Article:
The papers I decided on to begin with are all whites, and different weights, textures and sizes. White is the constant here, and I think that seeing variations of the most familiar drawing surface–white paper–could make a big impression. It will be interesting to discover with children, among other things, how the paper itself influences the quality of marks. I think that children (and adults) would choose a paper based more on their color and pattern preference than the difference in weight or tooth of the paper. The monochromatic palette forces subtle detail to the forefront, features that are often obscured when color and pattern are present.

 

 

Sgraffito: A New and Ancient Technique

Posted 26 Aug 2014 — by Jennifer
Category hundred languages, materials, observation, role of teacher

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When Valerie introduced herself to the group at my workshop Clay as a Tool for Thinking and Learning,” she said she was “not creative,” and had “no experience with clay.” In the workshop we learned many techniques such as how to score and slip, basic hand-building techniques like slab building or coiling, and using armatures. One thing we did not talk about is sgraffito, a decorating technique where colored slip is layered on clay and then scratched off. Valerie discovered this technique on her own. The slip was made from a different source, and bluer than the clay participants were using for their animals. Valerie painted the top of the shell with slip, then etched designs into the surface with a pencil. When I walked around and pointed out the discovery to the rest of the class, Valerie beamed. She had inadvertently stumbled upon an ancient technique (vessels from Thailand date to 3000 B.C.)! Two things come to mind.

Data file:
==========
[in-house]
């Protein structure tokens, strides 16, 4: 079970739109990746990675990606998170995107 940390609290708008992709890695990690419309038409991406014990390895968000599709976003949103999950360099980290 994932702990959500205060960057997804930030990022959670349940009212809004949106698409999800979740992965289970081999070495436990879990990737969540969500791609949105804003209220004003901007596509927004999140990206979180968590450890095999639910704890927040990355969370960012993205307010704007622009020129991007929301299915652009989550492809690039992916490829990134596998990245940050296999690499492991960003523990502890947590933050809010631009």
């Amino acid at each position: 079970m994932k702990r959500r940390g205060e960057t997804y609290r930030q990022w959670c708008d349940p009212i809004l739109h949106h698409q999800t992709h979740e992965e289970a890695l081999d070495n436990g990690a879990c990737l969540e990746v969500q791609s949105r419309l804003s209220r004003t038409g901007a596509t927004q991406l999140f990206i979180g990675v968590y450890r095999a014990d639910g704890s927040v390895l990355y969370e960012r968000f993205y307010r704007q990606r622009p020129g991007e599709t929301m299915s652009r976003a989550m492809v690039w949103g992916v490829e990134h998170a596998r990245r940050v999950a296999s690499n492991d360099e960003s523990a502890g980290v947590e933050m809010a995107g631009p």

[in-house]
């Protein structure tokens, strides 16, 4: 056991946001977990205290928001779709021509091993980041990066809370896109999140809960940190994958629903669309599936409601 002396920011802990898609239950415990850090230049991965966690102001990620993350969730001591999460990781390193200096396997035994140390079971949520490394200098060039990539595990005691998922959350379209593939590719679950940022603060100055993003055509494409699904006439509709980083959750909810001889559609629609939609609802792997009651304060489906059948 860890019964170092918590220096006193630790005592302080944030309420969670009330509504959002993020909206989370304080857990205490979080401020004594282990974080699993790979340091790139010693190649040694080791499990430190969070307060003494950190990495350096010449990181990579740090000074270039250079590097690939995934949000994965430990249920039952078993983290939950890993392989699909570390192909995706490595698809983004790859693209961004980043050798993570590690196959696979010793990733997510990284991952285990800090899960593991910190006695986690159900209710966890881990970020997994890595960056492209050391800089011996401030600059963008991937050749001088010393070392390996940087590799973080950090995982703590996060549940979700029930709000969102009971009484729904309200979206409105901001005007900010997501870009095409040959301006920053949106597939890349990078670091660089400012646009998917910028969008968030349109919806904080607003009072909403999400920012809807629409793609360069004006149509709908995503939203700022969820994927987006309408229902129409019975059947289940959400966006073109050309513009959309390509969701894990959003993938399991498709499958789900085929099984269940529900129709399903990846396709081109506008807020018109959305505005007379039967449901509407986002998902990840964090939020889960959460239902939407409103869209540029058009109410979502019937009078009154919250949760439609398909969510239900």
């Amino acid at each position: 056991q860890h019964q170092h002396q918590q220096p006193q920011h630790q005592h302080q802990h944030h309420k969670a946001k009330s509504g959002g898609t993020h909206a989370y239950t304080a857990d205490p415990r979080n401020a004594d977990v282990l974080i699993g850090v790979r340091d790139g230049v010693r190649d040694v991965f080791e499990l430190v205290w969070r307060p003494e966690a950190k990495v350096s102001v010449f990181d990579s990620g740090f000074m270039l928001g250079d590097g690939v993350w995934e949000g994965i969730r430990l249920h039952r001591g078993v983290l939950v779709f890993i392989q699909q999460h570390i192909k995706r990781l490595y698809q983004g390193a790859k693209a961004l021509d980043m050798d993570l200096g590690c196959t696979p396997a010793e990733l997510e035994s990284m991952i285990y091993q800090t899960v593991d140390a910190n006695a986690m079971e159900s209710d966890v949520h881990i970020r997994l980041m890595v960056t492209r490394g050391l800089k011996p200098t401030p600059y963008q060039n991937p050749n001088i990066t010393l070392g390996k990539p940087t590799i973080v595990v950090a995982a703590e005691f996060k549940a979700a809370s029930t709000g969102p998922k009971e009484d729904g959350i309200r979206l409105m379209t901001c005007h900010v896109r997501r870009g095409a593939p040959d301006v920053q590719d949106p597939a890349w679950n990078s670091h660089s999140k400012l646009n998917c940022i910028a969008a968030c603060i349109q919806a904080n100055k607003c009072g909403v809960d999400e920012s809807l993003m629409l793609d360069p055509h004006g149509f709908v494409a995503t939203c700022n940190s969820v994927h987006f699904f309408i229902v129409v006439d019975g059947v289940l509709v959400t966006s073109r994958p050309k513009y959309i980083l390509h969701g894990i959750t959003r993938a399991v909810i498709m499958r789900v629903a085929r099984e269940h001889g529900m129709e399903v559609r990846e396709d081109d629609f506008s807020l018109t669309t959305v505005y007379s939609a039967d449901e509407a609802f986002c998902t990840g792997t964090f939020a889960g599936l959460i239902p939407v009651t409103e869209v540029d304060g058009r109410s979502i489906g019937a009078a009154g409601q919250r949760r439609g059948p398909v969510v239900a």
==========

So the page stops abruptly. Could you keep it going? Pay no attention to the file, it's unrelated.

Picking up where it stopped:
1. Play-flow-relating-sensing-touching-marvelling-wondering-thinking-acting-acting-thinking.

Valerie discovered sgraffito through play. I wish I had been there to watch her more closely. Did she notice the slip was a different color when she attached pieces, and therefore tried adding color to the shell? Did she want to smooth the surface with the slip? Did she “mess up,” and try to erase the clay this way? I don’t know for sure. When there is not a recipe or formula for how to do things and what something should look like, when experiences are open-ended, quality time and materials are available, and an attitude of learning, trust and joy pervades–things happen.

2. Knowing-not knowing-teaching-learning-observing-naming-seeing-valuing-giving meaning.

I am often asked when I teach techniques, and how I do it. I like to think of learning about a material as an exchange–between teacher and child (or adult), child and children, child and materials–always in connection with the environment. Information travels in many directions, like in Valerie’s story. Valerie invented something new to her because she needed to express her vision of a turtle, but basic actions with materials have history and are part of that material’s DNA–twisting wire, knotting thread, coiling clay.

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Thinking about Painting

Posted 16 Aug 2014 — by Jennifer
Category materials, role of teacher

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“I want them to paint as an individual choice.”

“I want them to explore without having support or supervision.”

“I want to be comfortable letting kids go.”

“I want to increase their independence in this area.”

“I want them to know the systems so they can create freely.”

Teachers’ comments at Beyond Crayons and Markers: The Language of Paint and Color as Tools for Expression and Thinking.